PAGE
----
Life Lines: The surprising lives of sharks
By Elof Axel Carlson
I was reading an article on the Greenland shark, Somniosus microcephalus, and I thought of my only other encounter with a shark (other than a slab on my dinner plate). That was when I was getting my bachelor’s at NYU and taking comparative anatomy.
One organism we dissected was the dogfish shark, Squalus acanthias. The sharks have no bones. They have a skeleton made of cartilage. The difficult challenge for my classmates and me was dissecting the inner ear within the cartilaginous capsule encasing it. I learned to respect surgeons, especially those working on the ears (like correcting otosclerosis of its calcareous deposits without breaking the coated set of bones that normally help us hear).
I learned that most sharks give birth to live young (puppies) rather than depositing eggs. Sex for sharks is a bit of a contortion act since the male (usually smaller than the female) uses one of its modified tail fins in lieu of a penis to inseminate a female. I also learned that they are quite ancient in the evolutionary scale, dominating the seas in the mid-Devonian era (about 390 million years ago) before the bony fishes out did them in adaptability.
That brings us back to S. microcephalus, which translates from its Latin name to an insulting “sluggish shark with a tiny head.” As its common name implies, these fish are located mostly in the Arctic circle and are spared an endangered species status as they are toxic to humans (and other predators) because they accumulate trimethylamine oxide in their tissues.
Inuits and others who live in that frosty region have learned to treat and ferment the fish so it is not as toxic; but even as a delicacy for the adventurous, it is not a popular item for those who catch fish for a living.
The sharks grow very slowly (less than half an inch a year) and swim at a leisurely pace of about one foot per hour. In addition to accumulating the toxic trimethylamine oxide, they also accumulate large amounts of urea in their tissues, which also contributes to their unsavory reputation among gourmets.
To make matters worse, the Greenland sharks are pretty ugly because they have luminescent parasites (copepod Ommatokoita elongata) that attach to their eyelids and use this to attract prey to their mouths. Although an opportunistic predator with much of their diet being decayed meat from drowned tetrapods and dead fish — they can swallow the floating carcass of a caribou — the sharks have been known to ambush and eat sleeping seals.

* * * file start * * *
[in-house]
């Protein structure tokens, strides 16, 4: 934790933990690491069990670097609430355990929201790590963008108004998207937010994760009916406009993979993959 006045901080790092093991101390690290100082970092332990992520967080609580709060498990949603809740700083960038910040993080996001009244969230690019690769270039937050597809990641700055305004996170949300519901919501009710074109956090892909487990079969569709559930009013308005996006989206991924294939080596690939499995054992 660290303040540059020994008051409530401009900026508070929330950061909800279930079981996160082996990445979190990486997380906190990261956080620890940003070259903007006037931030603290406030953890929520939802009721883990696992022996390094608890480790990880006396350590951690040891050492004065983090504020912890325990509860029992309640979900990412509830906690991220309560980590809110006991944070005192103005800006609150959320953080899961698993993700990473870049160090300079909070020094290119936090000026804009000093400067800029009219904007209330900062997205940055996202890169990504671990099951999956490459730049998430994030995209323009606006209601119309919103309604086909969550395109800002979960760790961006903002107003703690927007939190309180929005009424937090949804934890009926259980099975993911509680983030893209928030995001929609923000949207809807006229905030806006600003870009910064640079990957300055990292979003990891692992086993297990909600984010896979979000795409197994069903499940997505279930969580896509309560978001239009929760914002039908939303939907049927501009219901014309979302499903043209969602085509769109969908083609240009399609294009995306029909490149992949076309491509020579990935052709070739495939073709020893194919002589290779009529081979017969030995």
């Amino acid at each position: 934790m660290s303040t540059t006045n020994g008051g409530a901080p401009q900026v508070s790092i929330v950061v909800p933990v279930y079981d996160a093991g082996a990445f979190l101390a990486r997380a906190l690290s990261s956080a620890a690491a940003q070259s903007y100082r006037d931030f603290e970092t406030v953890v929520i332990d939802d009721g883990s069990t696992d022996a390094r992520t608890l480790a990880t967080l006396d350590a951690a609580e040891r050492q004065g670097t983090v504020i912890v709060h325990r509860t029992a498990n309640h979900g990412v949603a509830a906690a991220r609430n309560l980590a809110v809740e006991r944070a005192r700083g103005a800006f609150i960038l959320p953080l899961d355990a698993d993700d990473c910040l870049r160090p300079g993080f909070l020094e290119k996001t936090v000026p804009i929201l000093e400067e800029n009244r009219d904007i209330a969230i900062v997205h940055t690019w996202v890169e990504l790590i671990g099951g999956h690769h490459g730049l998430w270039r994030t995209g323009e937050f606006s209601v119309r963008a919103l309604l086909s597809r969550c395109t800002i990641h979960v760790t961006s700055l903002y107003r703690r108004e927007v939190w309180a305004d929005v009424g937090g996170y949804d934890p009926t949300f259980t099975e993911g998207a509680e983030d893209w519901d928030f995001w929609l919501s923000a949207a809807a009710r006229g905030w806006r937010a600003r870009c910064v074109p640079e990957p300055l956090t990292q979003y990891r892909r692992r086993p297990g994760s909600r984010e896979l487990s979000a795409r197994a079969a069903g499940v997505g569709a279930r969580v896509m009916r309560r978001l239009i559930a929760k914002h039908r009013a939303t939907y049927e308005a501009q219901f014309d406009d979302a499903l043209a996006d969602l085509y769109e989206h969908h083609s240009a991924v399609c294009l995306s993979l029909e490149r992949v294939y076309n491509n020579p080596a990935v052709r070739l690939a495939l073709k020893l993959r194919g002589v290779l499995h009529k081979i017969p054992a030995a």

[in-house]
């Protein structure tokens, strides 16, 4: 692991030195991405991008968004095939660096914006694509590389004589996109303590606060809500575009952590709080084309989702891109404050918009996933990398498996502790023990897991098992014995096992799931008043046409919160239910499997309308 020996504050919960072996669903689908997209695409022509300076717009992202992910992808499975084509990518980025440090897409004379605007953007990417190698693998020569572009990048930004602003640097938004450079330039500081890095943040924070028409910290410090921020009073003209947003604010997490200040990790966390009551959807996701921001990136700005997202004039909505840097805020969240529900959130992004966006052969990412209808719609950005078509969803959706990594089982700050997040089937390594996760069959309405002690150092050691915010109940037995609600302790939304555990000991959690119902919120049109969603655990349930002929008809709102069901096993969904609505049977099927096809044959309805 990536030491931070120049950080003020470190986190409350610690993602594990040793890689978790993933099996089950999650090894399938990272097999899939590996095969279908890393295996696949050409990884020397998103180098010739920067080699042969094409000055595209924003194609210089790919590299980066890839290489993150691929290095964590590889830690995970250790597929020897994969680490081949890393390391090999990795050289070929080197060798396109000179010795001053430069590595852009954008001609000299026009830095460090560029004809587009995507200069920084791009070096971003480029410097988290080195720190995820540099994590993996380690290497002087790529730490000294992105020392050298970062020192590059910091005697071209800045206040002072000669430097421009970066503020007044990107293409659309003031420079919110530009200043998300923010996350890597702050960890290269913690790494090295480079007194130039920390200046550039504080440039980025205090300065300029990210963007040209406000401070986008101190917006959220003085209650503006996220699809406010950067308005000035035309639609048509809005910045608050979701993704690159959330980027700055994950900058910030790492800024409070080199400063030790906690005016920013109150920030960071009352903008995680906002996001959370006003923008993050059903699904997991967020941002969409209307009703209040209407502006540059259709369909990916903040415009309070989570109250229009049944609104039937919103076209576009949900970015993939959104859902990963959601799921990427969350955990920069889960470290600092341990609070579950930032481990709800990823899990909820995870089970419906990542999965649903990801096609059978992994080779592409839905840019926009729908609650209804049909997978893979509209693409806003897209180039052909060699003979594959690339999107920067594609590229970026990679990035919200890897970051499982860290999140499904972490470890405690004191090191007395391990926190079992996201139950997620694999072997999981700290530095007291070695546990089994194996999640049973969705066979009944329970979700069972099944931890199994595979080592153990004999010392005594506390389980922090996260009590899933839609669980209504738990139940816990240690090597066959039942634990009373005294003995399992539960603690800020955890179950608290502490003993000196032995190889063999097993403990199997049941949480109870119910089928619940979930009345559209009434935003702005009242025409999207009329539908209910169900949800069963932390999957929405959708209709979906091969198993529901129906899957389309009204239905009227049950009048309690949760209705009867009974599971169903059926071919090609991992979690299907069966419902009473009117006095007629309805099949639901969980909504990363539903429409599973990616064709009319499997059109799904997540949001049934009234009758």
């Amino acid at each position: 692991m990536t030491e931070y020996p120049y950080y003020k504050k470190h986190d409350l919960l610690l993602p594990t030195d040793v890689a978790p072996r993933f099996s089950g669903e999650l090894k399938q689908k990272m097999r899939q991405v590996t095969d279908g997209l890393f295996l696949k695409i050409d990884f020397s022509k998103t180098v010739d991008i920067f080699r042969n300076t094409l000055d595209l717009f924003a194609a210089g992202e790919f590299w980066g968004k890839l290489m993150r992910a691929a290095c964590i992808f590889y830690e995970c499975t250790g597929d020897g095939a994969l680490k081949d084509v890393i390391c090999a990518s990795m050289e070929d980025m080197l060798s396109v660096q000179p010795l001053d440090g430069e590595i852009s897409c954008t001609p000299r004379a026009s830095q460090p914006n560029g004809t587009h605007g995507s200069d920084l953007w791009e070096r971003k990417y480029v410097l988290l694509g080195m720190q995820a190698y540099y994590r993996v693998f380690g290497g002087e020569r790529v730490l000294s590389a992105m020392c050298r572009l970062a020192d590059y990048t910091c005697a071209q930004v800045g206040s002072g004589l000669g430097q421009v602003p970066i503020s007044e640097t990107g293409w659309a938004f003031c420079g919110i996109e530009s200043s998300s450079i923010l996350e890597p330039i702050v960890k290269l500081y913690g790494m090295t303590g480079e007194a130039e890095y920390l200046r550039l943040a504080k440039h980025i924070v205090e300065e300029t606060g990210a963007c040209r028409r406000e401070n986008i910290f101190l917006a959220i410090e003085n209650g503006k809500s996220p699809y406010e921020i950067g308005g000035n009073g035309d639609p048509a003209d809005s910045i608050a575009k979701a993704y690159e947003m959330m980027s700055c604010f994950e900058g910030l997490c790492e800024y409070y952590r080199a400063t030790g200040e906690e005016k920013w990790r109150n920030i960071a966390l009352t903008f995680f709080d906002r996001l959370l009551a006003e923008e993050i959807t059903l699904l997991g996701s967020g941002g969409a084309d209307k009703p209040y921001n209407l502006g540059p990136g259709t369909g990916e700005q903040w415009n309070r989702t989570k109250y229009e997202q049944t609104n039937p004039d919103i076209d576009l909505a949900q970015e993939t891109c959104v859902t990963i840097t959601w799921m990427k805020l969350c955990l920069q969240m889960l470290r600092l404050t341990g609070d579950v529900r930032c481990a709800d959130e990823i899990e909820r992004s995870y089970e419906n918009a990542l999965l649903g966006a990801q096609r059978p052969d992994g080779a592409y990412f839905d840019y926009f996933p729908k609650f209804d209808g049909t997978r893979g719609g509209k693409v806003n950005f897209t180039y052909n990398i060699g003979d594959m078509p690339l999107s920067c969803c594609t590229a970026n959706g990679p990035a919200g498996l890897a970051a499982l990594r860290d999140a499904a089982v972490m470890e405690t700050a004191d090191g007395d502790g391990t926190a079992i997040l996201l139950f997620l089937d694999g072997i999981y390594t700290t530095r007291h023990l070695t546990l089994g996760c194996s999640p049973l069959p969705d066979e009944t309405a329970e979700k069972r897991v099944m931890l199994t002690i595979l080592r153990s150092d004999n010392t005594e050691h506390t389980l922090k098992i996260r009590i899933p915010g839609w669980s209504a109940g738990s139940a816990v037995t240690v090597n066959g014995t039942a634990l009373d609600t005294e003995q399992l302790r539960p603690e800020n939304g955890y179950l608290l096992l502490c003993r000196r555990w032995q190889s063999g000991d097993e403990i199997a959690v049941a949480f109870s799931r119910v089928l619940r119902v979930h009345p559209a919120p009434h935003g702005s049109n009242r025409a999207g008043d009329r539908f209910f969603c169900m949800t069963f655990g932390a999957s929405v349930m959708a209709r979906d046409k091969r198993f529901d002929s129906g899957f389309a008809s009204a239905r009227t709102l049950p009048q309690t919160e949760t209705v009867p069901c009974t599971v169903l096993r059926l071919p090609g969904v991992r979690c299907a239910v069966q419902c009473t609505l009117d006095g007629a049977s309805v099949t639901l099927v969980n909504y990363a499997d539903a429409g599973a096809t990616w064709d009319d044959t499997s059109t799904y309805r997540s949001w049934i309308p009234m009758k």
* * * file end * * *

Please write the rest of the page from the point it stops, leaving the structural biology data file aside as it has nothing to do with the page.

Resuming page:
So why would such a revolting creature be attractive to research biologists? The answer is surprising. Greenland sharks are the longest lived vertebrates, living to be about 392 (272-512) years from radioactive carbon dating of crystals that are deposited in lenses of their eyes, which are layered like onions. They become sexually mature at about age 150 and attain a full mature adult size of 18 to 21 feet in length.
There is an irony to some of life’s winners of desired traits. Want to live as long as a Greenland shark? OK, make yourself toxic and marinate in urea. Try visiting your relatives at a speedy swimming rate of one foot per hour. Want to be cancer free no matter how old you get? OK, be like a naked mole rat (if you like subterranean life and ant hill type living).
We admire diversity among the millions of species of living things; but in addition to the instructive lessons of life (“Go to the ant thou sluggard”), we can find irony and humor in the knowledge we gain.
Elof Axel Carlson is a distinguished teaching professor emeritus in the Department of Biochemistry and Cell Biology at Stony Brook University.